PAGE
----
[Update: I've moved the information
on the use of Cabinet-Modeling DI's with tube amplifiers to
its own page.]
I think that bass players have it the easiest when it comes to gear,
options, & simplicity. Many bass amplifiers come with a built-in
DI Out that can be sent to the board for FOH. For amps without
that option, this is what you're likely to see:
For electric guitar
players, the trend at live gigs is that less people are putting a microphone in
front of a cabinet these days; and are instead sending a signal from
their amp modeler to the board for the Front Of House mix (usually via a
Main advantages of this:
* Can free up a mic/preamp channel on the mixer.
* 1 less microphone & stand to setup and worry about.
* Guitarist has more control of his/her FOH sound/mix right from the stage.
While some players are sending a line-level signal from their amp
modeler straight to the board, there are advantages to using a DI
for getting this signal there.
* Converts the hi-Z unbalanced signal from your modeler to a
balanced signal, resulting in better noise rejection even while increasing
the possible distance of that run.
* Provides Ground Lift option.
* Parallel Out option.
My typical rig when playing out live and using an amp
modeler is pretty straight-forward:
One of the outputs on my Behringer V-Amp has amp and cabinet simulation
enabled; this is what i send to the board via DI (usually active,
but sometimes passive). The other V-Amp output has all the
same processing but the cabinet modeling is disabled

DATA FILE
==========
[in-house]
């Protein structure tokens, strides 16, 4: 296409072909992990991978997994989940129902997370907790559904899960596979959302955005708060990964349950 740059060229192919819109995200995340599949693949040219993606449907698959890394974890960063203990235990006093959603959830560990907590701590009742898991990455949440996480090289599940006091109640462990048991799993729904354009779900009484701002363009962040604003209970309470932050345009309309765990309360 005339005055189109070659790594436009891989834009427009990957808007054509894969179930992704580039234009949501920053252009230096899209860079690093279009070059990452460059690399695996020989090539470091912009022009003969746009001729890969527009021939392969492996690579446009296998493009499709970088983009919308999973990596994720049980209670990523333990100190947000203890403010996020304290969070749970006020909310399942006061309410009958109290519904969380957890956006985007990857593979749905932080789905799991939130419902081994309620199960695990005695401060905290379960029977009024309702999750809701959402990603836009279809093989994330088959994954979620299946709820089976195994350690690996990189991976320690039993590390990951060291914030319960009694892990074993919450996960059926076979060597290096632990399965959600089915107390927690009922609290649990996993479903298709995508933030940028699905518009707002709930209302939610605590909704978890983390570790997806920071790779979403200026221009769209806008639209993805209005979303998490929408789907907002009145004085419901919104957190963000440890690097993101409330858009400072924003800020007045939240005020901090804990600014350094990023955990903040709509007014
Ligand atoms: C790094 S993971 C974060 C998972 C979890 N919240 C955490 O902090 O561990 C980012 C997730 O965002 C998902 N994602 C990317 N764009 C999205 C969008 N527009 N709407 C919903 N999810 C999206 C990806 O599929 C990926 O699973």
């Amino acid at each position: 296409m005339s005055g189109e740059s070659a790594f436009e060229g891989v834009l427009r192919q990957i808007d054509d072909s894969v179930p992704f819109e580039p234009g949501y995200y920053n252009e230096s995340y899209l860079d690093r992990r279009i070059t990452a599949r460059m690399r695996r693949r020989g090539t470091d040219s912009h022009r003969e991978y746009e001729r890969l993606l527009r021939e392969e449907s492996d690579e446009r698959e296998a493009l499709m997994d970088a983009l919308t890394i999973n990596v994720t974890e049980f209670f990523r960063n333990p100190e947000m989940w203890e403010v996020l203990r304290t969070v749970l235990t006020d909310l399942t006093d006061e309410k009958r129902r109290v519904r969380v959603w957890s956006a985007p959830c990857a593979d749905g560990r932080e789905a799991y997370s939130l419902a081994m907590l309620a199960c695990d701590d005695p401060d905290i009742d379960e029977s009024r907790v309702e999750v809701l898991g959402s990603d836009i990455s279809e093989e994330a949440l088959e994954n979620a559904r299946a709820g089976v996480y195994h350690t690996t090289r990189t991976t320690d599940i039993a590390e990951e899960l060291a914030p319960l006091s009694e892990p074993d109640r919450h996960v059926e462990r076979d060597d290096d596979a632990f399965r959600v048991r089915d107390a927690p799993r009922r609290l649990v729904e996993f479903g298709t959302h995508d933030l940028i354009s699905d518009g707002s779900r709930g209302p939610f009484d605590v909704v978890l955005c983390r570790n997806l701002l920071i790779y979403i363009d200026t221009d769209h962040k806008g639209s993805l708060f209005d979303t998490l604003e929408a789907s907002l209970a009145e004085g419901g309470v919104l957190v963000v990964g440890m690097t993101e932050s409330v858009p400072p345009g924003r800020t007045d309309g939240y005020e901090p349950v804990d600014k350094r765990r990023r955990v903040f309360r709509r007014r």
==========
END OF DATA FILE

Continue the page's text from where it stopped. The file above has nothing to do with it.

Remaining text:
because this is going to come out of an actual cabinet.
solid state Carvin poweramp that i use doesn't have any EQ, but the
V-Amp allows me to adjust the bass, middle and treble of the sound going
to the non-cab-sim output; leaving my FOH sound unaffected by my
on-stage EQ changes.
[I'm not 100% positive, but i would have to assume that the exact
same thing could be done with the Line 6 POD or with some of the other
popular amp modelers.]
The V-Amp does have the power to send my
signal down a 20-30' 1/4" unbalanced (guitar) cable, but in almost every
bar i've played that signal is really noisy when it comes out the
other end (at the board). What i do is use a very short 1/4" cable
from the modeler to the DI, and then use (balanced) mic cable(s) to get
to the mixer. The signal is just always way cleaner that way.
When using my wireless, i have three power supplies (poweramp, modeler,
wireless) that are tied with signal ground. Without my wireless i
eliminate one power supply & ground signal but gain the physical
connection of my pickups to the rest of the gear. The Ground
Lift on my DI has saved me from countless problems over the years
and i can't imagine being without that option.
The unbalanced 1/4"
parallel output is an unaffected split of whatever is feeding the
(also unbalanced) DI input. In one of the bands i'm in, this is
just a really great option to have.
i'm doing with this setup is sending my modeler-processed guitar signal
(including speaker/cab-emulation) to a line channel on my
drummer's personal mixer via 1/4" (guitar) cable. [Line
noise is minimal because he's fairly close to me on stage.]
With this setup my drummer can control the guitar level for his personal
monitor mix right from where he's sitting (one less thing for the sound guy to